Making the Case for Access to Birth Control

By Christine Cupaiuolo — July 22, 2008

“I come from a family that doesn’t talk about any body part that doesn’t show,” acknowledges Christie Vilsack, the former first lady of Iowa.

In her new job as executive director of the Iowa Initiative to Reduce Unintended Pregnancy, Vilsack is traveling the state discussing what her family never did: sex and birth control.

Iowa happens to rank 43rd in providing funding for family planning. Vilsack’s program “intends to build support for state and federal funding for birth control services and improve access by shedding light on the high social and economic costs paid by young mothers and their communities,” reports the Fort Madison Daily Democrat.

Vilsack highlighted five areas of emphasis to accomplish the five-year goal:

* Research to keep track of the program and measures results.

* Equip hairdressers with information to share with clients about taking responsibility and control over their lives.

* Get the word out by means of Latino soap operas broadcast over the radio.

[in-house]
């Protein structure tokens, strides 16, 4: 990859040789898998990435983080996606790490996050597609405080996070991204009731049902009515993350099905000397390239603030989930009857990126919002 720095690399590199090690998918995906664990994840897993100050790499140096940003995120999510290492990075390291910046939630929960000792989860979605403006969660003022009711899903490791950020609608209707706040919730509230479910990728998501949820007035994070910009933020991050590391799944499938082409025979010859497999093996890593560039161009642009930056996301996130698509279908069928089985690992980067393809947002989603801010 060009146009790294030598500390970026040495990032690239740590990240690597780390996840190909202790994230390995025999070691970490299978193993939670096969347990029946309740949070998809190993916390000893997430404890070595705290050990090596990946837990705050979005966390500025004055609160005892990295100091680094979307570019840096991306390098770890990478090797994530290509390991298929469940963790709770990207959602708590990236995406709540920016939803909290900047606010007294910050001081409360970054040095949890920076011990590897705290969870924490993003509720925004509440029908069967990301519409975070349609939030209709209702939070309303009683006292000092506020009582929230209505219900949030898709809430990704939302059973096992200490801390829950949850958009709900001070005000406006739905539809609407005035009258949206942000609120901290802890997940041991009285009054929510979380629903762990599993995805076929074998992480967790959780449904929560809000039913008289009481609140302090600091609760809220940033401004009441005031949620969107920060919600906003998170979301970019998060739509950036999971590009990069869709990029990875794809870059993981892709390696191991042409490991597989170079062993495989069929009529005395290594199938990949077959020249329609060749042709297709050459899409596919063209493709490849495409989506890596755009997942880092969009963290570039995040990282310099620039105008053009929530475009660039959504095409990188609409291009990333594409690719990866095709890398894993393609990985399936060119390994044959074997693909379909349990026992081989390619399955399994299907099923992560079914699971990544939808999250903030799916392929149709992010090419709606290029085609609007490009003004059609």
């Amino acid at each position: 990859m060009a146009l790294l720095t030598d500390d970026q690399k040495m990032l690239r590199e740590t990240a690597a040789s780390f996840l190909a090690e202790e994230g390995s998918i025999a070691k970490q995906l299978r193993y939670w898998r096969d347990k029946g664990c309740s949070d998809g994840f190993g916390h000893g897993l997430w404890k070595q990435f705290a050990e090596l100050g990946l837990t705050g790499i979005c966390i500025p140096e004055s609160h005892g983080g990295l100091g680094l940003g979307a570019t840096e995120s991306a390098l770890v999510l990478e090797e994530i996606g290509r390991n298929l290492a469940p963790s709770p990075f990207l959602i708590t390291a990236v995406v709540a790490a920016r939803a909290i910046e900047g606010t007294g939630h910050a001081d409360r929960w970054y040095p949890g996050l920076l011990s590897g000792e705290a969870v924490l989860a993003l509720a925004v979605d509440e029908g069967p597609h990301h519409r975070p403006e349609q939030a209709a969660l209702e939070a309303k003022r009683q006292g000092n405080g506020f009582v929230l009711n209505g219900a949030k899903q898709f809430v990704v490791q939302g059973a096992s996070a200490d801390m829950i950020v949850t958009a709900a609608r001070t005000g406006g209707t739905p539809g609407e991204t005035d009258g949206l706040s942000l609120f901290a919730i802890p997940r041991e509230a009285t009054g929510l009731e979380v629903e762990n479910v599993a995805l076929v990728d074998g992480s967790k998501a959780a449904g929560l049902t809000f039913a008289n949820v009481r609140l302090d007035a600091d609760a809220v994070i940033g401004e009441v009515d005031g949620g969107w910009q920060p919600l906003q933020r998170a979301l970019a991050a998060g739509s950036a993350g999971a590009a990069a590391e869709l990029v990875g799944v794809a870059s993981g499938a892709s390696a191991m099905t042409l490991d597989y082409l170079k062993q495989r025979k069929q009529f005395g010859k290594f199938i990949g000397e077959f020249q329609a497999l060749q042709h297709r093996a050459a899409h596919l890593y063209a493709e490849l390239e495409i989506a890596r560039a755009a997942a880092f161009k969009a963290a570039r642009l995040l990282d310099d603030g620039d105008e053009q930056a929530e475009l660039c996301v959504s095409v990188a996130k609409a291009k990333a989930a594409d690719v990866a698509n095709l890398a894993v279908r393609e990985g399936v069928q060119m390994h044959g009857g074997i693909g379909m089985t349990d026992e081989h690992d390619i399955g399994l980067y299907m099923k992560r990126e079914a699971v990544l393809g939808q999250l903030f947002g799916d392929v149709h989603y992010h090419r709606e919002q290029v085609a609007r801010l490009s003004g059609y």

* Use Internet features like Facebook and MySpace to reach women from 18 to 30 who talk to each other online.

* Advocacy, which involves talking to legislators about getting behind the endeavor.

Meanwhile, presidential candidate John McCain “seems to be having increasing difficulty with the issue of birth control,” notes Marjorie Childress at RH Reality Check.

Childress reports that three people wearing t-shirts with the logo of the pro-choice organization NARAL were ejected from a recent McCain town hall event in Albuquerque, despite having been given tickets by a campaign volunteer. And she nicely sums up the story around McCain’s awkward silence and response to a question about insurance coverage for birth control (which he opposed).

Planned Parenthood Action Fund has launched a national, 30-second ad campaign featuring a video clip of McCain’s fumble, prompting Bill O’Reilly to respond with his usual level of intellect and sensitivity:

One response to “Making the Case for Access to Birth Control”

  1. So he doesn’t want to pay for birth control for women. Does that mean he wants to pay to support the kids who are born to women who can’t afford birth control?

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